Re: The hospitalist program

We read with interest the article by Dr McGowan and Ms Nightingale on hospitalists (BCMJ 2003;45[8]:391-394), which examined differences in patient care outcomes between hospitalists and family physicians. We are concerned both because the conclusions appear not to have been generated through rigorous experimental design and because these conclusions have been accepted by the Fraser Health Authority. Indeed, this article has been circulated in a slightly different format entitled “Hospitalists in Fraser Health: An update” dated July 2003. That the conclusions in this study may influence health care planning is worrisome and we feel compelled to comment.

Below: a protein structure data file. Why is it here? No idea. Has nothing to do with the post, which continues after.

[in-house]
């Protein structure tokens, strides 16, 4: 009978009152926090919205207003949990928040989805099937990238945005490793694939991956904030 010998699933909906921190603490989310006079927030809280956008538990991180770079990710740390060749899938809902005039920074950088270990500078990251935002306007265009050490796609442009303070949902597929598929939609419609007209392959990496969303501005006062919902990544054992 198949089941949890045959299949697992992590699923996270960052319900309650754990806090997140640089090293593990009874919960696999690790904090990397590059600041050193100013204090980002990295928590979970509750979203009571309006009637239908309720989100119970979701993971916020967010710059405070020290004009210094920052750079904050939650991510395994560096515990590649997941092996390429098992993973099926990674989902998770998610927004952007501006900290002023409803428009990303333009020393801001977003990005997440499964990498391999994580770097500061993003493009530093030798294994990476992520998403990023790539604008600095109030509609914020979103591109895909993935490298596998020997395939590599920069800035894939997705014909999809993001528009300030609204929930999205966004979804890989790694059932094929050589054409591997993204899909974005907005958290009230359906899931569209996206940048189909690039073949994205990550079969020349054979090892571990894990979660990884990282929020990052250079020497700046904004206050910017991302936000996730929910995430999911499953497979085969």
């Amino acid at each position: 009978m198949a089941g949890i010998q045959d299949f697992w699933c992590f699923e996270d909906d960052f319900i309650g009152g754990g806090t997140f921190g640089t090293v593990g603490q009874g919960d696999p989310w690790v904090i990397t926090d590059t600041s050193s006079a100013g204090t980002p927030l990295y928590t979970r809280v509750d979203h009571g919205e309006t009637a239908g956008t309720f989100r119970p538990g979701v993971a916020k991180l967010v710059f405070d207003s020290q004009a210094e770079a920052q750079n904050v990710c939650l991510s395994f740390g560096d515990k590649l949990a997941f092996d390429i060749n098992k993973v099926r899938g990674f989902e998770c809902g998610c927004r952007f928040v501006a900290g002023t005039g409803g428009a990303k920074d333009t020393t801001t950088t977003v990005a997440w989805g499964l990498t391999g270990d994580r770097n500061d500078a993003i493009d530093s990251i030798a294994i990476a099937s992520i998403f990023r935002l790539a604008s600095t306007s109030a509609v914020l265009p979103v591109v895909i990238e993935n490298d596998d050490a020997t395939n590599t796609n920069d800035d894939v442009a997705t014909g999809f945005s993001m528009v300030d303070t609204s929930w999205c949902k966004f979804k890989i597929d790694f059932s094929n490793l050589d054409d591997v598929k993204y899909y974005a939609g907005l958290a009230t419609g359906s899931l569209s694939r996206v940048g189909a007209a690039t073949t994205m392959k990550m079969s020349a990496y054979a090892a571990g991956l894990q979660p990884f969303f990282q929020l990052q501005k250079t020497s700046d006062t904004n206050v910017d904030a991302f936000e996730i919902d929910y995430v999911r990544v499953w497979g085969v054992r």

Unfortunately there is very little information provided regarding actual study design. It seems to compare hospitalists with a control group that would appear to be family physicians looking after their own patients. The outcomes considered were average length of stay, recidivism, and alternate level of care (ALC) rate. The analysis would seem to indicate that hospitalist care is superior to family physician care in all of these outcome measurements. However, the obvious problem here is that this was a retrospective case control study without the benefit of matching cohorts for diagnosis, complexity, or even age. Indeed, we see from the scant information provided that the average age of the family physicians’ patients was 72.6 years and that of the hospitalists’ was 64.5 years. One can easily argue, on this basis alone, that the family physicians’ patients were probably less healthy and more frail to begin with. Support for this is provided by the authors; the ALC rate was significantly lower in the hospitalist program (though no numbers are reported). The ALC designation is given when a patient is no longer receiving acute care but is awaiting discharge, often to a facility or subacute care. These patients are often the frail elderly with complex care needs impending discharge. There may be dementia, mobility problems, or caregiver issues. We would argue that the higher ALC rate in the family physician group is due to family physicians caring for older, less healthy patients with complex care needs. Therefore, because the hospitalists were caring for younger, healthier patients, we should not be surprised that their outcome measurements were more favorable than those of the family physicians. We suggest then that this study cannot generate any valid comparisons between hospitalists and family physicians.